Pop culture obsessives writing for the pop culture obsessed.
Pop culture obsessives writing for the pop culture obsessed.
Illustration for article titled iDoctor Sleep/is Mike Flanagan staying in the King business with iRevival /iadaptation
Photo: Astrid Stawiarz (Getty Images), Mike Windle (Getty Images)

As the rest of the world farts into their couch cushions, gaping into the middle distance and flinching every time COVID slams against their window, The Haunting Of Hill House creator Mike Flanagan is out here making moves. Sure, production on Netflix’s Midnight Mass has ceased due to the pandemic, but the filmmaker has, in the course of a single week, announced two new horror projects.


The first, which we previously reported, is a series adaptation of teen horror legend Christopher Pike’s The Midnight Club. And now—after, we assume, his buddy Stephen King got jealous—The Hollywood Reporter is saying he’s tackling yet another of King’s novels: 2014's holy-rolling Revival. This follows the director’s previous adaptations of Doctor Sleep and Gerald’s Game, the latter of which is, in this writer’s opinion, still the best King film since Frank Darabont’s The Mist.


Revival tracks the relationship between a heroin-addicted musician and a charismatic faith healer, the latter of whom unleashes an unspeakable horror in his efforts to contact his dead wife and child. Flanagan is writing the script with an option to direct, and pursuing the project with Warner Bros. and longtime collaborator Trevor Macy. If it heads into production, it will, like Gerald’s Game and Doctor Sleep, be the first adaptation of the book. No remakes for Flanagan, for which we say thankee-sai.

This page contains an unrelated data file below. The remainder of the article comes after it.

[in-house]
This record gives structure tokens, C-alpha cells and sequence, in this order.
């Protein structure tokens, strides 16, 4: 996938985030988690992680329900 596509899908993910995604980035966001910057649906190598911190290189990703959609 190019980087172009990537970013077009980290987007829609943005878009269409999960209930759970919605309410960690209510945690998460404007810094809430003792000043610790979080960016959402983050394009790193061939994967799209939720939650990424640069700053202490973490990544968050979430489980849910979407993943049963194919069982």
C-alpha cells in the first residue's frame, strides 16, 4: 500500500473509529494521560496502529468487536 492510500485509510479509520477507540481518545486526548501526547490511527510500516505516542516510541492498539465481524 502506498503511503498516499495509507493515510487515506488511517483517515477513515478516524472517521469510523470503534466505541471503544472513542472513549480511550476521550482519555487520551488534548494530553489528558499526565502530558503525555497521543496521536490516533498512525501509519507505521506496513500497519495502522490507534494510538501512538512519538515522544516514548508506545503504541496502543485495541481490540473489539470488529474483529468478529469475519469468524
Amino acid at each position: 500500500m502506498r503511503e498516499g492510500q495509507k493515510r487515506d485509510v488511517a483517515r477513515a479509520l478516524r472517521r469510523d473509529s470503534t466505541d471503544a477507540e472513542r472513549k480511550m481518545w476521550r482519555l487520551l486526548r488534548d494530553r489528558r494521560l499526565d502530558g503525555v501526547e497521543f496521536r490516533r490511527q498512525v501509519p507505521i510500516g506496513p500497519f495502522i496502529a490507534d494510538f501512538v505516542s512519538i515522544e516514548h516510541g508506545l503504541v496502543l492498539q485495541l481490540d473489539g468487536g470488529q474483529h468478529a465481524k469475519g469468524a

Flanagan’s isn’t the first stab at Revival, though. Josh Boone, who’s currently at work on CBS All Access’ The Stand, wrote a script for Revival in 2016 with hopes to go into production that year. That, obviously, didn’t happen, which we’re just going to guess is New Mutants fault, New Mutants being cursed and all.

Later this year, Flanagan will (hopefully) release his The Haunting Of Hill House follow-up, The Haunting of Bly Manor, because clearly it’s not scary enough out there.

Randall Colburn is The A.V. Club's Internet Culture Editor. He lives in Chicago, occasionally writes plays, and was a talking head in Best Worst Movie, the documentary about Troll 2.

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